Rock ‘n Roll’s Favorite Slammers
Say what you want but drummers are the backbone of every band. It’s easy for one song to fall apart once the man behind the kit misses a beat. Apart from having the best seat in the house, they have the most vital task in the group. You see, they can have the greatest guitarist, bassist or frontman but if the drummer doesn’t have that groove or “feel,” then it’s game over for everyone.
It’s about the timing, drive and vibe. But more importantly, they propel everything forward. The drum beats provide a sense of excitement no other instrument can. You know what people say, “A band’s only as good as its drummer.” And that’s pretty accurate considering it’s hard to cover up any mistakes made – both the audience and the other members can sense it and well, everything can go down the drain.
If you don’t believe us, just take a look at this list. What would Led Zeppelin be without Bonzo? Or Rush sans Neil Peart? Or The Who minus Keith Moon? It just won’t be the same.
10. Phil Collins
We love his work with Genesis. And his powerhouse style always leaves us breathless. Also, he’s the kind of musician you have to see live. It’s hands-down incredible, watching him is almost like a religious experience. He’s not as flashy as others but he holds his own.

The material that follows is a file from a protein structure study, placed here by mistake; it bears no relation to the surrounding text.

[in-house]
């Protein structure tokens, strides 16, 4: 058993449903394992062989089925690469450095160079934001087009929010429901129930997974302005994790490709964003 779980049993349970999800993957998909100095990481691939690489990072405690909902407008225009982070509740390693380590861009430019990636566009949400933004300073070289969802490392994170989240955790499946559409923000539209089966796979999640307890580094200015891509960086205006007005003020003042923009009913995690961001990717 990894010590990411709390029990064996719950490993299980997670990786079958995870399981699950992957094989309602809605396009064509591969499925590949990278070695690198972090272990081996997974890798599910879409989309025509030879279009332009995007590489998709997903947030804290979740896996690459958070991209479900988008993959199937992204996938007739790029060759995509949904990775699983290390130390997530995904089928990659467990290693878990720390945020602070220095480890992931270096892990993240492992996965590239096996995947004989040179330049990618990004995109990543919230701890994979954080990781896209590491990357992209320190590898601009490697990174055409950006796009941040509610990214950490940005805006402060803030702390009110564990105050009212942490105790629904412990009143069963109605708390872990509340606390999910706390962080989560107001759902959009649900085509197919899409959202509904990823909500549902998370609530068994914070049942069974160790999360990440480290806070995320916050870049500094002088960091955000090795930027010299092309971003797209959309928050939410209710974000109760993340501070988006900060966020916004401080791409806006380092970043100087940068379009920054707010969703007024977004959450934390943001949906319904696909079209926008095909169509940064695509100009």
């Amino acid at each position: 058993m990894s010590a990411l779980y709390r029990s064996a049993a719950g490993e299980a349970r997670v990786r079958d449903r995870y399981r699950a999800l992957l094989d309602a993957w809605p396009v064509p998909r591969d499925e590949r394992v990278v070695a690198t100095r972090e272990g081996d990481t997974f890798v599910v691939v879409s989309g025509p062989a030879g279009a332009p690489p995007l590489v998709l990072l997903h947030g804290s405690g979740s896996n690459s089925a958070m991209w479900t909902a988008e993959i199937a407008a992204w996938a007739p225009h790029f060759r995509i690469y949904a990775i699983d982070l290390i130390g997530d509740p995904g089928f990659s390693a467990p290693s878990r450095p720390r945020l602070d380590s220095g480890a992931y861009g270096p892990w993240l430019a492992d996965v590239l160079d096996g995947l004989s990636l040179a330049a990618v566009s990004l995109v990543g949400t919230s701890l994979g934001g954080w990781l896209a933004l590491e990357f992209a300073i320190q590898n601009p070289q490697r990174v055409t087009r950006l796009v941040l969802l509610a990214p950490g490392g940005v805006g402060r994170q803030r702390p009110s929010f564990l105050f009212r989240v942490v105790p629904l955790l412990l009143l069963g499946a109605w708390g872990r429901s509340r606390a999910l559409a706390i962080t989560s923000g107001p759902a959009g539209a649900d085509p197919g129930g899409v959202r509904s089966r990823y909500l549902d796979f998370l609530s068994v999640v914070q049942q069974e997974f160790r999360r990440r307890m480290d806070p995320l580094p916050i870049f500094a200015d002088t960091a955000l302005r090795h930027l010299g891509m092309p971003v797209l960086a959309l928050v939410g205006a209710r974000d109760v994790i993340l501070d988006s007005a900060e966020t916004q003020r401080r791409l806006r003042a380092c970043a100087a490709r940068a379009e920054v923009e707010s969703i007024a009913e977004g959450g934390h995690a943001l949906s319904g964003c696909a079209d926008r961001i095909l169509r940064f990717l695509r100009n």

Oh and he’s versatile too – he can play practically anything. More than a sticksman, he’s also a singer and all-around rock god.
“I didn’t think about the drum fill, I just did it that particular take and that’s the one we used. We didn’t sit there thinking, ‘Oh boy, their mouths are going to be dropping when they hear this!’ It was nothing like that.” – Phil Collins on the drum sound of “In The Air Tonight”
From being parodied by a gorilla for a Cadbury commercial to Mike Tyson air-drumming to his solos, his playing is smooth but he has so much feel it translates to his audience. Not everyone appreciates his greatness but let’s put it this way, if drumming is like boxing, then he’s a heavyweight.